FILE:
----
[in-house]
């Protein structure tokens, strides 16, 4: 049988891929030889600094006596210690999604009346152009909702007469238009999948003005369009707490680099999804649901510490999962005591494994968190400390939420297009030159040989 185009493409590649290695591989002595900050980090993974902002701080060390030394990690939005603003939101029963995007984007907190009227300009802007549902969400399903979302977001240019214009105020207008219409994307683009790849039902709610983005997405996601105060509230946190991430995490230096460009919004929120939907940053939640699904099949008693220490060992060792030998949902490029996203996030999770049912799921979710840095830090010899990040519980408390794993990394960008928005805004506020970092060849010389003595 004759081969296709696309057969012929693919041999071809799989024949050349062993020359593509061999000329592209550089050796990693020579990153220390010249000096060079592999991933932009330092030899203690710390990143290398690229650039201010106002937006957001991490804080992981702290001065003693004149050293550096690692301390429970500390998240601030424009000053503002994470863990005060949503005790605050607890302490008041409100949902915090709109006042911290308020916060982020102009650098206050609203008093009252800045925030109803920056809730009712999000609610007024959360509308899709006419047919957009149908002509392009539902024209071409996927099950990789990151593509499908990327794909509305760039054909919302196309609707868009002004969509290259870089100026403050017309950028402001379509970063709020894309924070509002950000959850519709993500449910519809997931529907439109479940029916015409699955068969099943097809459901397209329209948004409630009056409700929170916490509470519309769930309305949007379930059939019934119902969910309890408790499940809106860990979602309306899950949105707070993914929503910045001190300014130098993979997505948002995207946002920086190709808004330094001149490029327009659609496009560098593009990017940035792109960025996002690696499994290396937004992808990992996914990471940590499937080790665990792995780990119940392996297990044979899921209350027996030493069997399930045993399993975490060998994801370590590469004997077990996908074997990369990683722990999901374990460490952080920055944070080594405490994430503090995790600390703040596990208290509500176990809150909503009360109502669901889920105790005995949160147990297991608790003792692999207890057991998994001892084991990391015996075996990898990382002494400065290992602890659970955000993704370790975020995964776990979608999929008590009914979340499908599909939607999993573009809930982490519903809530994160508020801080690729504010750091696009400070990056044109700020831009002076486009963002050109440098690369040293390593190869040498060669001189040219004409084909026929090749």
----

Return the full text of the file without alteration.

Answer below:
[in-house]
């Protein structure tokens, strides 16, 4: 049988891929030889600094006596210690999604009346152009909702007469238009999948003005369009707490680099999804649901510490999962005591494994968190400390939420297009030159040989 185009493409590649290695591989002595900050980090993974902002701080060390030394990690939005603003939101029963995007984007907190009227300009802007549902969400399903979302977001240019214009105020207008219409994307683009790849039902709610983005997405996601105060509230946190991430995490230096460009919004929120939907940053939640699904099949008693220490060992060792030998949902490029996203996030999770049912799921979710840095830090010899990040519980408390794993990394960008928005805004506020970092060849010389003595 004759081969296709696309057969012929693919041999071809799989024949050349062993020359593509061999000329592209550089050796990693020579990153220390010249000096060079592999991933932009330092030899203690710390990143290398690229650039201010106002937006957001991490804080992981702290001065003693004149050293550096690692301390429970500390998240601030424009000053503002994470863990005060949503005790605050607890302490008041409100949902915090709109006042911290308020916060982020102009650098206050609203008093009252800045925030109803920056809730009712999000609610007024959360509308899709006419047919957009149908002509392009539902024209071409996927099950990789990151593509499908990327794909509305760039054909919302196309609707868009002004969509290259870089100026403050017309950028402001379509970063709020894309924070509002950000959850519709993500449910519809997931529907439109479940029916015409699955068969099943097809459901397209329209948004409630009056409700929170916490509470519309769930309305949007379930059939019934119902969910309890408790499940809106860990979602309306899950949105707070993914929503910045001190300014130098993979997505948002995207946002920086190709808004330094001149490029327009659609496009560098593009990017940035792109960025996002690696499994290396937004992808990992996914990471940590499937080790665990792995780990119940392996297990044979899921209350027996030493069997399930045993399993975490060998994801370590590469004997077990996908074997990369990683722990999901374990460490952080920055944070080594405490994430503090995790600390703040596990208290509500176990809150909503009360109502669901889920105790005995949160147990297991608790003792692999207890057991998994001892084991990391015996075996990898990382002494400065290992602890659970955000993704370790975020995964776990979608999929008590009914979340499908599909939607999993573009809930982490519903809530994160508020801080690729504010750091696009400070990056044109700020831009002076486009963002050109440098690369040293390593190869040498060669001189040219004409084909026929090749």